Photo Essay: A Glimpse Into the Ahmadis’ Jalsa in Punjab’s Qadian

Tens of thousands of Ahmadi Muslims come together every year in the small town of Qadian in Gurdaspur for the community’s annual convention or Jalsa.

People begin to filter out onto the streets after the early morning Fajar prayer.

Slogans of peace and humanity are met with cries of Allahu Akbar by the tens of thousands of Ahmadi Muslims gathered in the small town of Qadian, Gurdaspur, for the community’s annual convention or jalsa saalana.

Qadian is the spiritual home of the movement; it is here that the founder of Ahmadiyyat, Mirza Ghulam Ahmad, was born and laid to rest, where the early history of the community was written and where each December, the streets surge into life with Ahmadis of every combination of language, skin colour and form of dress.

Ahmadis have been coming to Qadian since 1891 when the first jalsa was held with a gathering of less than 100 people. In the words of Ahmad, the purpose of this convention was to “enable every sincere individual to personally experience religious benefits; they may enhance their knowledge and – due to their being blessed and enabled by Allah – The Exalted – their perception [of Allah] may progress. Among its secondary benefits is that this congregational meeting together will promote mutual introduction among all brothers, and it will strengthen the fraternal ties within this community”.

Today, Ahmadis hold similar jalsas throughout the world, but none bear the same spirit as Qadian. To come here is to not only attend the convention, but to reach out into communion with the buildings and alleyways in which the founder of the community prayed, walked and spread his teachings.

In India, the jalsa has another significance. The peaceful teachings of the community embodied by their motto “love for all, hatred for none” and their full integration in Indian life stand as a firm rebuke against the rising religious tensions that are cutting away at the overlapping religions, cultures and traditions which form the mosaic of the country. “Ahmadis, wherever they may be, are fiercely loyal to their country,” one community administrator says. “We don’t feel any divisions with our neighbours or other Indians and are on good terms with everyone. Yes, there are problems, but even today pluralism sits at the heart of Indian society and we fully embrace this diversity and always have.”

Every year, 5,000 Pakistani Ahmadis make the journey across the border to come to Qadian. They too stand at the intersections of religion in their homeland but in a very different way. Since 1974, and the passing of the second constitutional amendment which declared Ahmadis non-Muslims, and then the promulgation of anti-Ahmadi laws under General Zia ul Haq, Ahmadis in Pakistan have faced fierce persecution. One of the consequences of this has been that the community there has not been able to hold a jalsa since 1983. For those who come, the convention is both an occasion of joy and a sad reminder of everything they have lost.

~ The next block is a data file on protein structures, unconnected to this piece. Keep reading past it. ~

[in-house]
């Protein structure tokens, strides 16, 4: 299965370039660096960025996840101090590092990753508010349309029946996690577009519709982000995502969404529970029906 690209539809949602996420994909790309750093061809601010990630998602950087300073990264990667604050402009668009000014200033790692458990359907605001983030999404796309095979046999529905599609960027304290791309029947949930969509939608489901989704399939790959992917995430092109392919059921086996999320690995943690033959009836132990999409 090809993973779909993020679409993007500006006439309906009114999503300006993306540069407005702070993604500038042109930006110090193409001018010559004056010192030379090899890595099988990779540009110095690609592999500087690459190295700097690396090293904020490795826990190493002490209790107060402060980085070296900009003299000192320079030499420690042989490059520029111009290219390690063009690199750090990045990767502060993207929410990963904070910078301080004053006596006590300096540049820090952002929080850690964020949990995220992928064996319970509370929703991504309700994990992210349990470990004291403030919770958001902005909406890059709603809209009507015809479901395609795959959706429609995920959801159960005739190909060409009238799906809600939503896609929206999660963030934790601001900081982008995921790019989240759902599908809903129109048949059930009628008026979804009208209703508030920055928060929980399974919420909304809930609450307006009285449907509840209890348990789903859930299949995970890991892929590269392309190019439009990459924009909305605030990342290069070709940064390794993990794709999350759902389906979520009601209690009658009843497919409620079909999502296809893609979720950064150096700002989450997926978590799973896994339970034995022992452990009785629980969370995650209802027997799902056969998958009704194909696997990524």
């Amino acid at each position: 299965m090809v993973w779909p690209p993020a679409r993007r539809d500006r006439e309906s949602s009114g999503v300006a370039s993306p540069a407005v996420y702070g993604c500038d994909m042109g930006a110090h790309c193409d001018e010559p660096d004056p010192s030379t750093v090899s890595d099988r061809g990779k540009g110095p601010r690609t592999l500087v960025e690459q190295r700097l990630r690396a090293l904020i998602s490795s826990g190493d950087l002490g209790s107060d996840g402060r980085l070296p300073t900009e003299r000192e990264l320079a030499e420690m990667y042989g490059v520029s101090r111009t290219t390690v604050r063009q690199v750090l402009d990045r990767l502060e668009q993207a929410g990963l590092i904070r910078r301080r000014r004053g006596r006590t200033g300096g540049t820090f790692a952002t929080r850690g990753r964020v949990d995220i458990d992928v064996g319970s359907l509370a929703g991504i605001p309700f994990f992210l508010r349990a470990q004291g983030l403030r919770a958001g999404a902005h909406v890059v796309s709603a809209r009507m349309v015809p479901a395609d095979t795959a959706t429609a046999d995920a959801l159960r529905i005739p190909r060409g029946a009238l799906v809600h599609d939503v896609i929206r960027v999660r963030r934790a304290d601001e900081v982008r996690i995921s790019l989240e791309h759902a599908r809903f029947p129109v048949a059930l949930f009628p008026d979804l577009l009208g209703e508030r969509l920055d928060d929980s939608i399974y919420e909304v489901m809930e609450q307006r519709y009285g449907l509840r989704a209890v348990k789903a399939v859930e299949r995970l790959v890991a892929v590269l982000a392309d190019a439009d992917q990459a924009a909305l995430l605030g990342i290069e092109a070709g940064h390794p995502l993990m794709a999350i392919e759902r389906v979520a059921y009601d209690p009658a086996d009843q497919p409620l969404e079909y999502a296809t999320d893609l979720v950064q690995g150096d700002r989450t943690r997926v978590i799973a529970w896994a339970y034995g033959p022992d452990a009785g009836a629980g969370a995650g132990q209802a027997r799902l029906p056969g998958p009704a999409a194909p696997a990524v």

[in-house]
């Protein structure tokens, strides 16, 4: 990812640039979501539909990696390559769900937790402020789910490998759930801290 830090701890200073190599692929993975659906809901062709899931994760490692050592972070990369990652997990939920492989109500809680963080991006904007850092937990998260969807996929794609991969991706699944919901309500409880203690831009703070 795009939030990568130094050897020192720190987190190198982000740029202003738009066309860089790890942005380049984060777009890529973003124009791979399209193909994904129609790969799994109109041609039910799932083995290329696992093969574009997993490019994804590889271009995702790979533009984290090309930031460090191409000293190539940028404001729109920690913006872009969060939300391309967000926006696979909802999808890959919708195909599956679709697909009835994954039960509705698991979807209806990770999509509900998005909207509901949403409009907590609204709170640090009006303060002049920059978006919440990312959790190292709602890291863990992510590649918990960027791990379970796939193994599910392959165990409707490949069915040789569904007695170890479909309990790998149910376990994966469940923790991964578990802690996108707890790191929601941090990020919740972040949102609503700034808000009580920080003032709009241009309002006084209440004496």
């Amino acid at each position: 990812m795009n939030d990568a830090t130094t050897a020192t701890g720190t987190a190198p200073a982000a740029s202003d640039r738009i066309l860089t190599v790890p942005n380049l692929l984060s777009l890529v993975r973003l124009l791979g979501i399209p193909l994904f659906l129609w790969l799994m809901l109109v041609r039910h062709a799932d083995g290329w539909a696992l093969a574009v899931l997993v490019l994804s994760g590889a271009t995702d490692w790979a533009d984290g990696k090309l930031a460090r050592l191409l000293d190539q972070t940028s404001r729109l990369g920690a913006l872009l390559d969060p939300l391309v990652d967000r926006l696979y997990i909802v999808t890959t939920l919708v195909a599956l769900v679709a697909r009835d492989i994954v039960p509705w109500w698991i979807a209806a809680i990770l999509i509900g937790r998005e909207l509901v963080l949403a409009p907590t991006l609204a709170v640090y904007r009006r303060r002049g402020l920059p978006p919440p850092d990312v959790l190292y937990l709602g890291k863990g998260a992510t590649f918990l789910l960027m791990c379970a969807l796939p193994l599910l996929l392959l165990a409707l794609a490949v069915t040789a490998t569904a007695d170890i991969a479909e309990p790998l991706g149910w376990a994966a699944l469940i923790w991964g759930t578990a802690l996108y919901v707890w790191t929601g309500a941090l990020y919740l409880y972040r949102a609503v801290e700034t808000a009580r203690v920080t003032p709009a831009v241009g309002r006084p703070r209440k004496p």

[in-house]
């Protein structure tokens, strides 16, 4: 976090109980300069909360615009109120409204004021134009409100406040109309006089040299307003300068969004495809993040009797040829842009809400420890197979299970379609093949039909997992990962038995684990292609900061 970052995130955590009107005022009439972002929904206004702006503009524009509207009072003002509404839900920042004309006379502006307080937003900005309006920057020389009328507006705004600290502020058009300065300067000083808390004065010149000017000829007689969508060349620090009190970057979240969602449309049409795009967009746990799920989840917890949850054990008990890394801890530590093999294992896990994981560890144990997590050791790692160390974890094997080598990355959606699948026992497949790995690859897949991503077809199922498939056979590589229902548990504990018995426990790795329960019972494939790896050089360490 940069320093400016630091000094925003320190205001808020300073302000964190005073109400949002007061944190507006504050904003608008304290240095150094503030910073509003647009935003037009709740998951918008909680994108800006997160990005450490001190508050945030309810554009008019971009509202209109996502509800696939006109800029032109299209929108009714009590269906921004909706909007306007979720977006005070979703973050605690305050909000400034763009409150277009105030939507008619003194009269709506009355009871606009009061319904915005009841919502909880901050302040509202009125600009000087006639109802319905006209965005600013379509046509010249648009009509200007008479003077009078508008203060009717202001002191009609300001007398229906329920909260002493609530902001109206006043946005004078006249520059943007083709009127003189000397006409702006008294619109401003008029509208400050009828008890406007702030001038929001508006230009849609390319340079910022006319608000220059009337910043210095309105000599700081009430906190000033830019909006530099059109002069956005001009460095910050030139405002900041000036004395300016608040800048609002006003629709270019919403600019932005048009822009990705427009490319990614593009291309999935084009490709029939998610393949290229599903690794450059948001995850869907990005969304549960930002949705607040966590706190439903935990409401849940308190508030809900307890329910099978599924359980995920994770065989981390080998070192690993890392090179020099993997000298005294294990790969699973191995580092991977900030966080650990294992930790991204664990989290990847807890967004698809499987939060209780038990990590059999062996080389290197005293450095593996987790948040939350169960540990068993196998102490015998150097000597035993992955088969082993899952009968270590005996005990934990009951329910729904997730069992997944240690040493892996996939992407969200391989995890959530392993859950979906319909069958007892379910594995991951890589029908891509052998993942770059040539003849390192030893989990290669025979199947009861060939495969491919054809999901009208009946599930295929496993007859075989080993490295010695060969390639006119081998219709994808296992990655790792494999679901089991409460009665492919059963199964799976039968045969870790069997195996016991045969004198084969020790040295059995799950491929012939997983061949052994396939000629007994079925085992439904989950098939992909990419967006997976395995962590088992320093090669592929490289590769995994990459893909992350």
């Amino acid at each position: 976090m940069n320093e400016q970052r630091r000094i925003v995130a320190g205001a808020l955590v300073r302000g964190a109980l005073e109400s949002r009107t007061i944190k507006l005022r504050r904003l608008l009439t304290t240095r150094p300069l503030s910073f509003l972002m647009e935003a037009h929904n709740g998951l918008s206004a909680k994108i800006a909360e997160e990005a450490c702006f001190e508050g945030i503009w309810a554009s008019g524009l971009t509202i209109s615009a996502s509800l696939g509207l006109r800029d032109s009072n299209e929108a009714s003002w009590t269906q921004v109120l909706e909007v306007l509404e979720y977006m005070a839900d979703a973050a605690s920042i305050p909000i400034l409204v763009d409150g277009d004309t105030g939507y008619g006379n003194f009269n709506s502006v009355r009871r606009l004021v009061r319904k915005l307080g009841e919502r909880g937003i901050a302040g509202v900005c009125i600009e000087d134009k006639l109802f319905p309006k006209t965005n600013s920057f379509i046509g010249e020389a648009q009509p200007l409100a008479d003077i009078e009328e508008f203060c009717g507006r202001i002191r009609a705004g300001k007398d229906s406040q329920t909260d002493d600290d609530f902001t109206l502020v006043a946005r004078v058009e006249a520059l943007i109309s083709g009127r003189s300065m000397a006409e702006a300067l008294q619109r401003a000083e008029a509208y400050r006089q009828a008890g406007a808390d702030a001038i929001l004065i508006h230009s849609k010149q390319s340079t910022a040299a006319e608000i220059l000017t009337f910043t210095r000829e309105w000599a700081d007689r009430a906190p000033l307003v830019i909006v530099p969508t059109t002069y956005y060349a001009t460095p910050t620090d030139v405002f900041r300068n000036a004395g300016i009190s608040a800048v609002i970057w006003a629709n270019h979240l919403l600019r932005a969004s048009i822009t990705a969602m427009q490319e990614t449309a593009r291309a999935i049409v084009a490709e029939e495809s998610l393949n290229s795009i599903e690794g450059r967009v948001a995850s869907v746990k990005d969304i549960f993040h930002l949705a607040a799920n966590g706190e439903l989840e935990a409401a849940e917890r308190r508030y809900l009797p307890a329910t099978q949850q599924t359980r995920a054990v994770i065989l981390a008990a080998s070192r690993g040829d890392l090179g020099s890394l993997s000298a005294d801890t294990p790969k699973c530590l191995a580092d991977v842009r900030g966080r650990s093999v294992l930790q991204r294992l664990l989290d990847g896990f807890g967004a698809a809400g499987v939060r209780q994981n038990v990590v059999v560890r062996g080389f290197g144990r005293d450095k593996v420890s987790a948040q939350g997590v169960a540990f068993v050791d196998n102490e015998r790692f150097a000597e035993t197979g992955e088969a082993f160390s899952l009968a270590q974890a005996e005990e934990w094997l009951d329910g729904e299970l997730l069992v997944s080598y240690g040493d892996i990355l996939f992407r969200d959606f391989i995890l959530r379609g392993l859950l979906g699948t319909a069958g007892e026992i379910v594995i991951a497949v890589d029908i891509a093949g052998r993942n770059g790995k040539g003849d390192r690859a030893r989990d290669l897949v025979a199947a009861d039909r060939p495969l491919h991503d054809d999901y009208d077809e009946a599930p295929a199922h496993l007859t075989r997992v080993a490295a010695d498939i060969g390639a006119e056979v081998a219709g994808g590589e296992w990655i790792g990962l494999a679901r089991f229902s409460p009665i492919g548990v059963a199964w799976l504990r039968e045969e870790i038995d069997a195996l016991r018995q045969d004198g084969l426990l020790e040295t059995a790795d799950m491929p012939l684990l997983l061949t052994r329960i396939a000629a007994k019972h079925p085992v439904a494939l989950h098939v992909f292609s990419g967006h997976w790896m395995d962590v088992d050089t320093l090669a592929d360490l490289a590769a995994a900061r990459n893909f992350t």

Pain and loss are also no strangers to Hossam Naqeeb, a Syrian Ahmadi whose country has for years now been ravaged by terrorism and war. “Every time I come to Qadian, I immediately feel at peace,” he says. “It is my third visit now and whenever I am back in Damascus and feel unhappy, I remind myself of this town, its people and the special place it has in my heart. Syria is my home but so is Qadian.”

Volunteer Ahmadi youth on the cold morning.

An Indian and a Pakistani Ahmadi hug as they meet for the first time on the streets of Qadian. Every year close to 5,000 Pakistani Ahmadis attend the convention in Qadian.

One of numerous police checkpoints dotted around Qadian during the days of the convention.

Two cycle-rickshaws wait for passengers.

Two men lift a steel degh onto a fire at one of the three langars which prepares daily meals for all the jalsa attendees. One degh can weigh upto over 40 kilos.

The Liwa-e-Ahmadiyyat, the official flag of the Ahmadiyya community, billows in the wind above the main jalsa site.

The flag is constantly guarded by attendees of the jalsa.

Volunteers direct and guide attendees.

A man raises slogans.

Two elderly men in conversation.

A final silent prayer is offered before the jalsa comes to a close.

Every evening the main bazaar has huge crowds. Many local shopkeepers earn as much during the days of the jalsa as they do in the whole year.

A pop-up street-food vendor tries to keep up with the demand.

The train station in Qadian, where the first train after the jalsa is ready to depart.

A boy has a final peak out of the window, before the train pulls away.

All photos by Usman Ahmad.

Usman Ahmad is a British freelance writer and photographer based in Pakistan. His work has featured in Foreign Policy MagazineVice and The Diplomat among others. He tweets at @usmanahmad_iam.



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